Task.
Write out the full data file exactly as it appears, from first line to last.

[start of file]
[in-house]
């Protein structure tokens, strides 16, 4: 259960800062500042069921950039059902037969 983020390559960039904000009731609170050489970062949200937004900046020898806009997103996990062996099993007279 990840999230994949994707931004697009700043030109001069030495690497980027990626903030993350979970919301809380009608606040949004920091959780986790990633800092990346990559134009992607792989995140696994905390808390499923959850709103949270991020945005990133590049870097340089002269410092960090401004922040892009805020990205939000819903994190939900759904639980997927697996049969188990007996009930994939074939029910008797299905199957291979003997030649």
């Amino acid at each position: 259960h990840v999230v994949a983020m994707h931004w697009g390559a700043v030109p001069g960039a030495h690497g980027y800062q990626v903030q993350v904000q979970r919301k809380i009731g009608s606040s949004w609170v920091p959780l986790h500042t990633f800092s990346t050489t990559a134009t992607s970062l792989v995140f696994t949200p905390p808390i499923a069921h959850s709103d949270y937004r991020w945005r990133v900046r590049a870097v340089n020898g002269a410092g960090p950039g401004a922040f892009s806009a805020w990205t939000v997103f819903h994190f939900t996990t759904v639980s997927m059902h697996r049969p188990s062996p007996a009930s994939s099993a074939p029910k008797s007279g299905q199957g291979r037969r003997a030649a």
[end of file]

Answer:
[in-house]
């Protein structure tokens, strides 16, 4: 259960800062500042069921950039059902037969 983020390559960039904000009731609170050489970062949200937004900046020898806009997103996990062996099993007279 990840999230994949994707931004697009700043030109001069030495690497980027990626903030993350979970919301809380009608606040949004920091959780986790990633800092990346990559134009992607792989995140696994905390808390499923959850709103949270991020945005990133590049870097340089002269410092960090401004922040892009805020990205939000819903994190939900759904639980997927697996049969188990007996009930994939074939029910008797299905199957291979003997030649």
């Amino acid at each position: 259960h990840v999230v994949a983020m994707h931004w697009g390559a700043v030109p001069g960039a030495h690497g980027y800062q990626v903030q993350v904000q979970r919301k809380i009731g009608s606040s949004w609170v920091p959780l986790h500042t990633f800092s990346t050489t990559a134009t992607s970062l792989v995140f696994t949200p905390p808390i499923a069921h959850s709103d949270y937004r991020w945005r990133v900046r590049a870097v340089n020898g002269a410092g960090p950039g401004a922040f892009s806009a805020w990205t939000v997103f819903h994190f939900t996990t759904v639980s997927m059902h697996r049969p188990s062996p007996a009930s994939s099993a074939p029910k008797s007279g299905q199957g291979r037969r003997a030649a």